Bringing a child into the world is quite a feat! It deserves respect, and much of my job as a doula is to help with whatever is needed to make that happen. My job is bigger, though- I care about the entire family thriving.
So I’m taking a moment today to talk to partners about how doulas can help the entire family bond.
Most of the couples that I work with are in this pregnancy thing together. You’ve been through the classes, read the books, and often even interview me as a pair.
But if it still seems overwhelming to figure out where you fit in, if you’re not giving birth, you’re not alone. All that preparation doesn’t erase that you’re having your own experience of becoming a parent (again).
So here’s how we can work together when I’m your doula:
You’ve learned all the plays before the big day, and I help you figure out which ones to put in play, and cheer you on when you run them. (I really hope that metaphor worked. I’m not big on the sports.)
I’ll remind you about positions you’ve practiced, what tools might be helpful, and encourage you to communicate. And I point out positive moments for everyone as you move through labor.
This same approach continues once baby is here. As a postpartum doula, I’m working to build both parents’ confidence, in themselves, and one another. I can show you diaper changing tricks, and how to bond with your baby even when his or her mother is building a breastfeeding relationship.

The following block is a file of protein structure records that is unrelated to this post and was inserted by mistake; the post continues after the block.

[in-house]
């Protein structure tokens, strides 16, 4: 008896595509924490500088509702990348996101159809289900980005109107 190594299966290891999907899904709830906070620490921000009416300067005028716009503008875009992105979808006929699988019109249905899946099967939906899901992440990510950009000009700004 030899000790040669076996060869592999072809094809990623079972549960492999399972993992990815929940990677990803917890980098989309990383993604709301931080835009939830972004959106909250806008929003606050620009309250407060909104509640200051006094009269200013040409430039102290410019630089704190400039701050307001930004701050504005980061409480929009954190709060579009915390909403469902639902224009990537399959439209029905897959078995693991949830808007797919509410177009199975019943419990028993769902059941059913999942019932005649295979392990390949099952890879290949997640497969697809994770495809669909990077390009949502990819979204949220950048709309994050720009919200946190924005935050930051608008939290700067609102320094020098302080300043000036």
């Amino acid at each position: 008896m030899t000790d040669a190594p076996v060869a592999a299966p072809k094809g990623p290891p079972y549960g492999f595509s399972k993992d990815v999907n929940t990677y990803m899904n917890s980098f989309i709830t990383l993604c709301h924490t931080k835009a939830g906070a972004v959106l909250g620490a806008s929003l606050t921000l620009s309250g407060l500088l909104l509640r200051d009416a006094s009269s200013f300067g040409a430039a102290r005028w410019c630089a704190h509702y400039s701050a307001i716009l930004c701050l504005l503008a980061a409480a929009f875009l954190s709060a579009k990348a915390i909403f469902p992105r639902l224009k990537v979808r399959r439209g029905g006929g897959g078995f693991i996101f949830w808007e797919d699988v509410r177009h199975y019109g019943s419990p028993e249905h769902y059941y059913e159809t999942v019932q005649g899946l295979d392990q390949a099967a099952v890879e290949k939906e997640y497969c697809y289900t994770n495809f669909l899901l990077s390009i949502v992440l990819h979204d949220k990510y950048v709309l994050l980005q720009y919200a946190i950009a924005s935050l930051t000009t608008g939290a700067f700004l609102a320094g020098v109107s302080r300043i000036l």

Labor and newborn care are usually tough for everyone in the room. Physically supporting someone through contractions, helping her into positions, coaching her through breathing and staying up all night, while not giving birth, is demanding. So are nights with less sleep and learning new skills to soothe a baby.
At a birth, I keep a mental note of when everyone has last eaten and slept. I can send you out for a walk, or go and get you a sandwich.
During postpartum, overnight shifts are all about helping everyone get into good habits and preventing sleep deprivation. If you want to share the load, I support you, and I want to make sure that you’re taking care of yourself, so you can keep at it.
The beauty of having someone involved in the process, but not emotionally invested in the same way, is that I’m there to notice things you might otherwise miss.
During labor and birth, I see when you’re exhausted, but find a way to stay present and show up for your wife. Or during a tough pregnancy, I can listen to your pain when your girlfriend’s morning sickness lasts all day and is debilitating. I see you trying to connect with the mother of your child in her new identity when suddenly everything seems different.
Did having a doula benefit you, even though you weren’t giving birth? How have you seen partners and doulas work together? Talk to us in the comments!